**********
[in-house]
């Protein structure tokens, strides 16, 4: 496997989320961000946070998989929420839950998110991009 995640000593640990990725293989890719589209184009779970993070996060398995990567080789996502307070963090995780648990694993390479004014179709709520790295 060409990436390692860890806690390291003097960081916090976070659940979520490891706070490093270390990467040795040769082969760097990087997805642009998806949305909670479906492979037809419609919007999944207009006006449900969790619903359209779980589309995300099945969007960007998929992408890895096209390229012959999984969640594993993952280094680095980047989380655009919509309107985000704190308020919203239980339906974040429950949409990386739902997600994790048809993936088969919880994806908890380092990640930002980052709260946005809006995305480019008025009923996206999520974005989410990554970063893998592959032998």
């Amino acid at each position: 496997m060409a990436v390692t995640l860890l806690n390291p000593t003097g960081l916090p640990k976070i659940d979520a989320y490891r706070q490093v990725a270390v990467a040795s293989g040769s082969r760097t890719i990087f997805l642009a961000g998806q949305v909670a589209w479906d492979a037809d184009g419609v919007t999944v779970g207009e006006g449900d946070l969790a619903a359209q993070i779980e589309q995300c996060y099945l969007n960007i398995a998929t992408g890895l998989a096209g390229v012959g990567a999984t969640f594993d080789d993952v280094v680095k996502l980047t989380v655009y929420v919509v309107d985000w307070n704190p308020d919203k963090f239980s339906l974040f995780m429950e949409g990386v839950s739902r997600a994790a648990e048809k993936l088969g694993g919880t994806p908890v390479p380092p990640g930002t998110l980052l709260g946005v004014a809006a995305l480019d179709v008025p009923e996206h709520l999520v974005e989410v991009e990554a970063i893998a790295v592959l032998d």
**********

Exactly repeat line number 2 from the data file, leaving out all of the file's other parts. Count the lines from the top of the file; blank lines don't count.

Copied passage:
């Protein structure tokens, strides 16, 4: 496997989320961000946070998989929420839950998110991009 995640000593640990990725293989890719589209184009779970993070996060398995990567080789996502307070963090995780648990694993390479004014179709709520790295 060409990436390692860890806690390291003097960081916090976070659940979520490891706070490093270390990467040795040769082969760097990087997805642009998806949305909670479906492979037809419609919007999944207009006006449900969790619903359209779980589309995300099945969007960007998929992408890895096209390229012959999984969640594993993952280094680095980047989380655009919509309107985000704190308020919203239980339906974040429950949409990386739902997600994790048809993936088969919880994806908890380092990640930002980052709260946005809006995305480019008025009923996206999520974005989410990554970063893998592959032998």